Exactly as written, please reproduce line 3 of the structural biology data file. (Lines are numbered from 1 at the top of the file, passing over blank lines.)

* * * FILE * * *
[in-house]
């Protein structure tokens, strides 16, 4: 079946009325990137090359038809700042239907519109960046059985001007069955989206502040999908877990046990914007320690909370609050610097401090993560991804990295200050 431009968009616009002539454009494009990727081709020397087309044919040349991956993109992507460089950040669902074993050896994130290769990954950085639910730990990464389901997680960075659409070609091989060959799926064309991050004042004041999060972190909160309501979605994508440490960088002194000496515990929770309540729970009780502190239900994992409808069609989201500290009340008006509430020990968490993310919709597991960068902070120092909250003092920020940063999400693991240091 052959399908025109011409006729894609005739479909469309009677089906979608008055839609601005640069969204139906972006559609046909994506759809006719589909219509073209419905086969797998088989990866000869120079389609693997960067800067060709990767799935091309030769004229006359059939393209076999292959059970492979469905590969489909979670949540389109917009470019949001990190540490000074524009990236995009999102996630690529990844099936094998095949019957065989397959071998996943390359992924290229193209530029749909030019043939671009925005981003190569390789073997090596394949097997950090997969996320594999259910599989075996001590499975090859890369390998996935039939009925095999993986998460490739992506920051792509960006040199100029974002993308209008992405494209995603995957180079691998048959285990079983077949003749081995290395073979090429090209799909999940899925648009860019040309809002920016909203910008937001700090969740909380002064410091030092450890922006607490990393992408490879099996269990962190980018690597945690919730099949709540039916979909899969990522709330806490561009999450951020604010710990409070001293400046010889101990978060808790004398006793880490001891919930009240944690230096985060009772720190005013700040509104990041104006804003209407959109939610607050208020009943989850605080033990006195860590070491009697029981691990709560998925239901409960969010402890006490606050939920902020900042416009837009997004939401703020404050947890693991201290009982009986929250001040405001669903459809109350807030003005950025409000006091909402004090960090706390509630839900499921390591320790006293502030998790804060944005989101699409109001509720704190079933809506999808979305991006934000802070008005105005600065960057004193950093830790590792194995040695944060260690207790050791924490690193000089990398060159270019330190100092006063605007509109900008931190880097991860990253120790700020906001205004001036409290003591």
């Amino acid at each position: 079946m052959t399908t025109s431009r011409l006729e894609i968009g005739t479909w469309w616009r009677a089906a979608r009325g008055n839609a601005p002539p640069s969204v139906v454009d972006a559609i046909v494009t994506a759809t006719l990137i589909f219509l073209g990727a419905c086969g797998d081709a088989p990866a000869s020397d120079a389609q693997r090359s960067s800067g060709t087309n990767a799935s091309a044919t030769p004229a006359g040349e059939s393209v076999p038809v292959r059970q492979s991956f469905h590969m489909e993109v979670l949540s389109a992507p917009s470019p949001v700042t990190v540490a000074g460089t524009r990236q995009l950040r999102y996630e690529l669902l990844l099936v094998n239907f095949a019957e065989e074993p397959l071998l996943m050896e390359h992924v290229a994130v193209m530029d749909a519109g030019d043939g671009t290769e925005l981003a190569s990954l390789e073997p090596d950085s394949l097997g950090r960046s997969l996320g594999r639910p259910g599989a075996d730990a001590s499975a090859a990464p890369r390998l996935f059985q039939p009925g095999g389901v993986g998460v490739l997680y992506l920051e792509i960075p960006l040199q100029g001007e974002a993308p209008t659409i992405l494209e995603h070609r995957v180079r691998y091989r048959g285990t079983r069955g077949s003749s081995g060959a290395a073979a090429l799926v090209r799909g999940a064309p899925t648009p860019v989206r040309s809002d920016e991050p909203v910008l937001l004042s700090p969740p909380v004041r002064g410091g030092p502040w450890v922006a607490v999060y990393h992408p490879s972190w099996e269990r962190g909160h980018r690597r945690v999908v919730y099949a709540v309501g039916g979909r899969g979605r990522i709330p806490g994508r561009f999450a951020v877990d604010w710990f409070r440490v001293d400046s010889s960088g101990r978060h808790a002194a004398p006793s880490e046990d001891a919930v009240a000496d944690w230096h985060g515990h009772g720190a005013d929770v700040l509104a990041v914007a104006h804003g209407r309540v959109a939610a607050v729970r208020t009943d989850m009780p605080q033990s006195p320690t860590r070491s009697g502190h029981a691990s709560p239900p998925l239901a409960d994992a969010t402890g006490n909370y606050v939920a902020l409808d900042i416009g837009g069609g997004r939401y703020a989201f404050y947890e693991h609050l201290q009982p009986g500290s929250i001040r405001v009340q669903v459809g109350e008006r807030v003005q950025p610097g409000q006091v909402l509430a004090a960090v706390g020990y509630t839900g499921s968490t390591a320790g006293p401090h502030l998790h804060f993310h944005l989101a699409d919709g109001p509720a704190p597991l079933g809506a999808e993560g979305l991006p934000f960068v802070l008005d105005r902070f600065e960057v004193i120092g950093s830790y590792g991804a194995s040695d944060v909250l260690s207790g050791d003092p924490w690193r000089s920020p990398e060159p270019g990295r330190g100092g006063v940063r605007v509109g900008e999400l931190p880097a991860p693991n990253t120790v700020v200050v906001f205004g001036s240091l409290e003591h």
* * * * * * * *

């Amino acid at each position: 079946m052959t399908t025109s431009r011409l006729e894609i968009g005739t479909w469309w616009r009677a089906a979608r009325g008055n839609a601005p002539p640069s969204v139906v454009d972006a559609i046909v494009t994506a759809t006719l990137i589909f219509l073209g990727a419905c086969g797998d081709a088989p990866a000869s020397d120079a389609q693997r090359s960067s800067g060709t087309n990767a799935s091309a044919t030769p004229a006359g040349e059939s393209v076999p038809v292959r059970q492979s991956f469905h590969m489909e993109v979670l949540s389109a992507p917009s470019p949001v700042t990190v540490a000074g460089t524009r990236q995009l950040r999102y996630e690529l669902l990844l099936v094998n239907f095949a019957e065989e074993p397959l071998l996943m050896e390359h992924v290229a994130v193209m530029d749909a519109g030019d043939g671009t290769e925005l981003a190569s990954l390789e073997p090596d950085s394949l097997g950090r960046s997969l996320g594999r639910p259910g599989a075996d730990a001590s499975a090859a990464p890369r390998l996935f059985q039939p009925g095999g389901v993986g998460v490739l997680y992506l920051e792509i960075p960006l040199q100029g001007e974002a993308p209008t659409i992405l494209e995603h070609r995957v180079r691998y091989r048959g285990t079983r069955g077949s003749s081995g060959a290395a073979a090429l799926v090209r799909g999940a064309p899925t648009p860019v989206r040309s809002d920016e991050p909203v910008l937001l004042s700090p969740p909380v004041r002064g410091g030092p502040w450890v922006a607490v999060y990393h992408p490879s972190w099996e269990r962190g909160h980018r690597r945690v999908v919730y099949a709540v309501g039916g979909r899969g979605r990522i709330p806490g994508r561009f999450a951020v877990d604010w710990f409070r440490v001293d400046s010889s960088g101990r978060h808790a002194a004398p006793s880490e046990d001891a919930v009240a000496d944690w230096h985060g515990h009772g720190a005013d929770v700040l509104a990041v914007a104006h804003g209407r309540v959109a939610a607050v729970r208020t009943d989850m009780p605080q033990s006195p320690t860590r070491s009697g502190h029981a691990s709560p239900p998925l239901a409960d994992a969010t402890g006490n909370y606050v939920a902020l409808d900042i416009g837009g069609g997004r939401y703020a989201f404050y947890e693991h609050l201290q009982p009986g500290s929250i001040r405001v009340q669903v459809g109350e008006r807030v003005q950025p610097g409000q006091v909402l509430a004090a960090v706390g020990y509630t839900g499921s968490t390591a320790g006293p401090h502030l998790h804060f993310h944005l989101a699409d919709g109001p509720a704190p597991l079933g809506a999808e993560g979305l991006p934000f960068v802070l008005d105005r902070f600065e960057v004193i120092g950093s830790y590792g991804a194995s040695d944060v909250l260690s207790g050791d003092p924490w690193r000089s920020p990398e060159p270019g990295r330190g100092g006063v940063r605007v509109g900008e999400l931190p880097a991860p693991n990253t120790v700020v200050v906001f205004g001036s240091l409290e003591h």